The F-35 Joint Program Office at Naval Air Station Patuxent River, Md., plans to award Pratt & Whitney [RTX], the builder of the aircraft’s F135 engine, a contract early next year as part of the program’s transition from the 20-year-old Autonomic Logistics Information System (ALIS) to the cloud-based Operational Data Integrated Network (ODIN).
The expected ALIS to ODIN transition contract “includes ensuring integration of Pratt & Whitney-developed software and processes during planning, design, and development of ODIN,” per a recent pre-solicitation notice.
The F-35 program’s transition from ALIS to ODIN may save funds, as the program looks to reduce sustainment and cost-per-flying hour costs.
While ALIS has 891 pounds of hardware, ODIN will have just 50 pounds of hardware.
Lockheed Martin has said that the F-35 program is seeking an initial operational capability for ODIN this fall, followed by full operational capability a year later.
Air Force Gen. Mark Kelly, the commander of Air Combat Command, has said that the significantly reduced logistics tail for ODIN is likely to decrease F-35 sustainment costs (Defense Daily, Feb. 26).
“One of the main things that’s of benefit…is a reduction in contractors that we need to support ODIN, as compared to ALIS,” Kelly said earlier this year. “When we deploy forward to anywhere around the globe, right now we have to take a handful of ALIS contractors that can help us work through the very complex system. ODIN requires less of those contractors. That not only makes us more affordable as far as a system, but it makes us more deployable. I’m looking forward to getting ODIN on time just as soon as we can and hoping that there’s no delays to getting to it.”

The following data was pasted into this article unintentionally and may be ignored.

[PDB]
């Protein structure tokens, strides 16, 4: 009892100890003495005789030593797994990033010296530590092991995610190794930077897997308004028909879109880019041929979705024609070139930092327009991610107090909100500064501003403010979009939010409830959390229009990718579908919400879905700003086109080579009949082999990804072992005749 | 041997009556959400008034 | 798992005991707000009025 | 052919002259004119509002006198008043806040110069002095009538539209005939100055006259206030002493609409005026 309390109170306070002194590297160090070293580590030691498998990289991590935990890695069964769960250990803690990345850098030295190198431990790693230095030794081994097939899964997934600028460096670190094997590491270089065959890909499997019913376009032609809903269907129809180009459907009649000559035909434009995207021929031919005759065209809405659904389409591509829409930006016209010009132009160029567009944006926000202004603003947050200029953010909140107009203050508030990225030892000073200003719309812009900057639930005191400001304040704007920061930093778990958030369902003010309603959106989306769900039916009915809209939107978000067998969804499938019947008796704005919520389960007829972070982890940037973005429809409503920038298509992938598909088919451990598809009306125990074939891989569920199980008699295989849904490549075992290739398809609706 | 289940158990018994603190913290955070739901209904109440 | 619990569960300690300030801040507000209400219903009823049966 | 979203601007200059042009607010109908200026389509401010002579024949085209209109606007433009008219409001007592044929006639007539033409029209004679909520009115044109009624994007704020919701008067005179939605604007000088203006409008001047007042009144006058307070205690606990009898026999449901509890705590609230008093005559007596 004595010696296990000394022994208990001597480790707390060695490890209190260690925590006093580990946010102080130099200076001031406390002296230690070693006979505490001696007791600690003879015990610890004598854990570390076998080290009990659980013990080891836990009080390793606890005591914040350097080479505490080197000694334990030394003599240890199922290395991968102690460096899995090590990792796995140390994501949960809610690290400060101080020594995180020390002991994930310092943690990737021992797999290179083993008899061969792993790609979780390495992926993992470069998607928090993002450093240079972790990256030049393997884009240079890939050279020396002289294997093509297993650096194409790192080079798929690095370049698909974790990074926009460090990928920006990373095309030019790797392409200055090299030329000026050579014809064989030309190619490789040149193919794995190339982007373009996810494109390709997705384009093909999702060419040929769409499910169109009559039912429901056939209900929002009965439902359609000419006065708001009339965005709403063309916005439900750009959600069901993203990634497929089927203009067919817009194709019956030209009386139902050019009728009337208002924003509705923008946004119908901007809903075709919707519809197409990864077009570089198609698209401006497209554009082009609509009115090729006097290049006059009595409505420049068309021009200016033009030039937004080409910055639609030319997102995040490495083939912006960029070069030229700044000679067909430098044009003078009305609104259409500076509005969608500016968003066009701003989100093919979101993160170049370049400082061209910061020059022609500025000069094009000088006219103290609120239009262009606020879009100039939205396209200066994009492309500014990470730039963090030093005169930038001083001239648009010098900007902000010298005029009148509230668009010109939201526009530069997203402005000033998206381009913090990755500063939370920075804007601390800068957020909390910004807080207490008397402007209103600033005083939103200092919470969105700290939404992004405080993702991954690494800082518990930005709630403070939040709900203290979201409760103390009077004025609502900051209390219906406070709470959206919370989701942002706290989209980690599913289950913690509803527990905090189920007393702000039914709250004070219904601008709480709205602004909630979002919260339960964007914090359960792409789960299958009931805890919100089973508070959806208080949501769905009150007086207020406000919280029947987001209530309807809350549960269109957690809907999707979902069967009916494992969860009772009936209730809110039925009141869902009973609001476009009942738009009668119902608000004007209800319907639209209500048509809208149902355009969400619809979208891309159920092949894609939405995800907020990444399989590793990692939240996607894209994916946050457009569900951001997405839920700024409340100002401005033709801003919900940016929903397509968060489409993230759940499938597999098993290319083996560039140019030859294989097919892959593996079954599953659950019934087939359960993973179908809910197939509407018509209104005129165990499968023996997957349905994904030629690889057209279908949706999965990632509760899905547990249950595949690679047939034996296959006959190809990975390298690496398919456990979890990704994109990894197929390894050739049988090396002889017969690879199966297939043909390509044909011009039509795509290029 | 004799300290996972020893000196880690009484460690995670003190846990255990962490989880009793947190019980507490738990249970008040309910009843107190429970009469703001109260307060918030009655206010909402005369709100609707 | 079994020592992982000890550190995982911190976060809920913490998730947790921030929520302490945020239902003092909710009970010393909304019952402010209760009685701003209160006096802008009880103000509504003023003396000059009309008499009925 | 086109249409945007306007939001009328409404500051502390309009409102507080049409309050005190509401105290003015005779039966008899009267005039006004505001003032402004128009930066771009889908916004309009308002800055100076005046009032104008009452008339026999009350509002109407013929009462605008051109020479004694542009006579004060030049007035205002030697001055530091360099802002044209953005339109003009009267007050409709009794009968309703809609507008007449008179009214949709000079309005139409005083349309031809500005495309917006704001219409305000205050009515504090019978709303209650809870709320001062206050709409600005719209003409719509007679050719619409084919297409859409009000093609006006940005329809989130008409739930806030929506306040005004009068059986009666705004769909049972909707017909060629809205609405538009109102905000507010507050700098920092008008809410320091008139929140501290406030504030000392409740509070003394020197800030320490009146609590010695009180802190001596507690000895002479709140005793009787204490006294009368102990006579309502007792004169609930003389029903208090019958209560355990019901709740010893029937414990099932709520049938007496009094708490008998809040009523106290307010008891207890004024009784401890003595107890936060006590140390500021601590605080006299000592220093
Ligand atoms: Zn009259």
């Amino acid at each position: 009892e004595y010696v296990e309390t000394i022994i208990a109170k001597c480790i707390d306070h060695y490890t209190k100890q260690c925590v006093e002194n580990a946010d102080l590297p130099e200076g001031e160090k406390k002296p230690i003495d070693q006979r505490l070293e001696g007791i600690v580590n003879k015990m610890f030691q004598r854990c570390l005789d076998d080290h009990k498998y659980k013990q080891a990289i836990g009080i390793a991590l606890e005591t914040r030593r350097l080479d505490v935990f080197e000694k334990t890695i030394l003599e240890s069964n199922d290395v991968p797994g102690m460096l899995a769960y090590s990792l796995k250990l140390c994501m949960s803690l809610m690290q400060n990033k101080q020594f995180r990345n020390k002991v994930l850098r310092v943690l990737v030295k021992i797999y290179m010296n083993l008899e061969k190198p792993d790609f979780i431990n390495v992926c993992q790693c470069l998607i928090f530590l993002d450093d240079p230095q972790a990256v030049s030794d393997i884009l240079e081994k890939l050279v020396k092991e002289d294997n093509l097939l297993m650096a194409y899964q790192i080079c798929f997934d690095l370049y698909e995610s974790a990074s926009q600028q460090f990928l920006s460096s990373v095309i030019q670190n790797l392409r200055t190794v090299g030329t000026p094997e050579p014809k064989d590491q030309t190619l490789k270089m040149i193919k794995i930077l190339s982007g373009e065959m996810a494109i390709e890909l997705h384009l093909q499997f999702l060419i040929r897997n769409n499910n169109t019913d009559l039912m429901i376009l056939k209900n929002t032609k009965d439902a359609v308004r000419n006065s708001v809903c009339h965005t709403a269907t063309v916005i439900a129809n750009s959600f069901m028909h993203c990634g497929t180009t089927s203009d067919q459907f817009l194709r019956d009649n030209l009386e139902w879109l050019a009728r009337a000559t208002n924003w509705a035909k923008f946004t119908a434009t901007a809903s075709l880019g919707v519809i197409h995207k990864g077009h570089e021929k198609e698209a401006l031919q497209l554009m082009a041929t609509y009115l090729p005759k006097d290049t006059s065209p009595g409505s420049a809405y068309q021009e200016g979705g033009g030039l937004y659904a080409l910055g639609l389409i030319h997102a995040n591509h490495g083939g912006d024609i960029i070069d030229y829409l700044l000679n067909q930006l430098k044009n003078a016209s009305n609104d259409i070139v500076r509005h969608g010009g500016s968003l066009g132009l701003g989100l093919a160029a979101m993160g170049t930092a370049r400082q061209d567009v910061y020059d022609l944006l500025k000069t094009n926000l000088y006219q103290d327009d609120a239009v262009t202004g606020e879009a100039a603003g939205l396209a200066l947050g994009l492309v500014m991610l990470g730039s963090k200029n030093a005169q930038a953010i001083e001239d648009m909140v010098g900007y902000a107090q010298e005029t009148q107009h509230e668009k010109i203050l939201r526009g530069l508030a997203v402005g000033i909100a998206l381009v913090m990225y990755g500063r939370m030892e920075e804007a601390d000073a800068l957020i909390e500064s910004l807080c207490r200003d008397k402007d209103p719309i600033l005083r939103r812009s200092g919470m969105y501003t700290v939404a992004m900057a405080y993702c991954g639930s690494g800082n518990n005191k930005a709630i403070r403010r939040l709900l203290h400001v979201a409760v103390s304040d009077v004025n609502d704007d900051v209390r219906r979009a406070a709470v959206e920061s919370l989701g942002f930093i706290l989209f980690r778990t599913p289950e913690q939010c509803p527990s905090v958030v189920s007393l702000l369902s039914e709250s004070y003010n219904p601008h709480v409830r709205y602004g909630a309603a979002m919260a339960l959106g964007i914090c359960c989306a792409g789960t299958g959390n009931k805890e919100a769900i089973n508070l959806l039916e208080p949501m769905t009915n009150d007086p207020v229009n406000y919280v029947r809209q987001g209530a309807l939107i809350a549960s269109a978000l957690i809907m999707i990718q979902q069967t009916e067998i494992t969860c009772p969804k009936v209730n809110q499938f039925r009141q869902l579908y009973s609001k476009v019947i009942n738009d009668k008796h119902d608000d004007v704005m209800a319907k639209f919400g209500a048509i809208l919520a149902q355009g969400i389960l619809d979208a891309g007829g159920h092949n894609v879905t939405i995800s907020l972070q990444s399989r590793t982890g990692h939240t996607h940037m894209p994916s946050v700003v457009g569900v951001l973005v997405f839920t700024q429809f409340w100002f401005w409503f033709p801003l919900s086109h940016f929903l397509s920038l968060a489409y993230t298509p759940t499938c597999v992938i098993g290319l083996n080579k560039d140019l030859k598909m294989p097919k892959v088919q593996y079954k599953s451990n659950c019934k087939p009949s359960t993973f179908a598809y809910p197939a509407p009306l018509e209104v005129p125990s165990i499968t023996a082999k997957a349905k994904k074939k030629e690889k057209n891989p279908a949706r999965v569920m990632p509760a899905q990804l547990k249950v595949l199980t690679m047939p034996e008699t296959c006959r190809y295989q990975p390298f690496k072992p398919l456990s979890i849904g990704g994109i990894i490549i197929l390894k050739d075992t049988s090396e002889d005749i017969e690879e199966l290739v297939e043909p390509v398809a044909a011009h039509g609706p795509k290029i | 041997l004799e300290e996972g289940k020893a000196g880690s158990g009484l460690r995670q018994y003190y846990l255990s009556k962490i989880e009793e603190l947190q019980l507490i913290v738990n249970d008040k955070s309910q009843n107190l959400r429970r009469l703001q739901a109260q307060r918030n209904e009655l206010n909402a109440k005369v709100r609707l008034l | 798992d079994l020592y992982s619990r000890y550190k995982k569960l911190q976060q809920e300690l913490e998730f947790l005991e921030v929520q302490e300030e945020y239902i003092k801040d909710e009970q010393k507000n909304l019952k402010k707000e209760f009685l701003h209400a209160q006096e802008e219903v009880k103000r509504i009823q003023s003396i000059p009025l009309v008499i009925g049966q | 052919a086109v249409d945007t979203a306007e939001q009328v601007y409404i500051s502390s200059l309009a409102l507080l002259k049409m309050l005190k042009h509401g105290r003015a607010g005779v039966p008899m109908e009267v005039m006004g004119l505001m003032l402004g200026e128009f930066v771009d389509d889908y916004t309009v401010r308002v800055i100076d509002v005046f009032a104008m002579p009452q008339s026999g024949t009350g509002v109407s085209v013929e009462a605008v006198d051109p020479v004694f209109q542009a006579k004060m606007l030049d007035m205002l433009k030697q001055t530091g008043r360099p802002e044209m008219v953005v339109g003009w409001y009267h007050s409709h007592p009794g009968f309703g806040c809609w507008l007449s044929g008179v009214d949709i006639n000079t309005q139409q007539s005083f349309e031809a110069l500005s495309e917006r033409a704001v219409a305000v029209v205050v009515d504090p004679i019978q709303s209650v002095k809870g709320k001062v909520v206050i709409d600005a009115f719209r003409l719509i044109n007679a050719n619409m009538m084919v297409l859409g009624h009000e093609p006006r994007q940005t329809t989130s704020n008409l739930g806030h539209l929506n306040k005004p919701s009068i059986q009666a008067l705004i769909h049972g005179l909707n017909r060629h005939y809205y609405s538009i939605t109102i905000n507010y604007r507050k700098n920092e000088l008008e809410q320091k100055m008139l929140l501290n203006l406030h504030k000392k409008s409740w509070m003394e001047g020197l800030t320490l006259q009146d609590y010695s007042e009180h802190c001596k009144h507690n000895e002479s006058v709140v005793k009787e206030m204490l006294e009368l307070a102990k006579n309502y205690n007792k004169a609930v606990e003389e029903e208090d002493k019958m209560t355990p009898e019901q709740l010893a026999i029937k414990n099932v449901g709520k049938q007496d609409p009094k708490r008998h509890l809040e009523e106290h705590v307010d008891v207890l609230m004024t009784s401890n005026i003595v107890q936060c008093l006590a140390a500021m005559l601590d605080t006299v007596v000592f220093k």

In September last year, the Defense Contract Management Agency (DCMA) and Lockheed Martin said that they had agreed on nearly $70.6 million in expected company investments to fix faulty electronic equipment logbooks (EELs) (Defense Daily, Sept. 30, 2020). The EELs help gauge part health. DCMA and Lockheed Martin had been negotiating a possible repayment by Lockheed Martin of $183 million to $303 million of awarded federal funds to the federal government for EEL defects in ALIS.
Since 2014, the Government Accountability Office has called on DoD to establish a performance management process for the F-35’s ALIS, but to no avail.
About 1,000 parts of the 50,000 parts on the F-35 require an EEL that designates a given part as Ready-for-Issue (RFI) and able to be installed on the F-35. The EEL includes part history and remaining part service life in hours.
Air Force Lt. Gen. Eric Fick, the F-35 program executive officer, said last year that the program, in one effort to address the ALIS issues, is thinking about removing the EEL requirement for about 600 spare parts that are not safety critical nor life limited.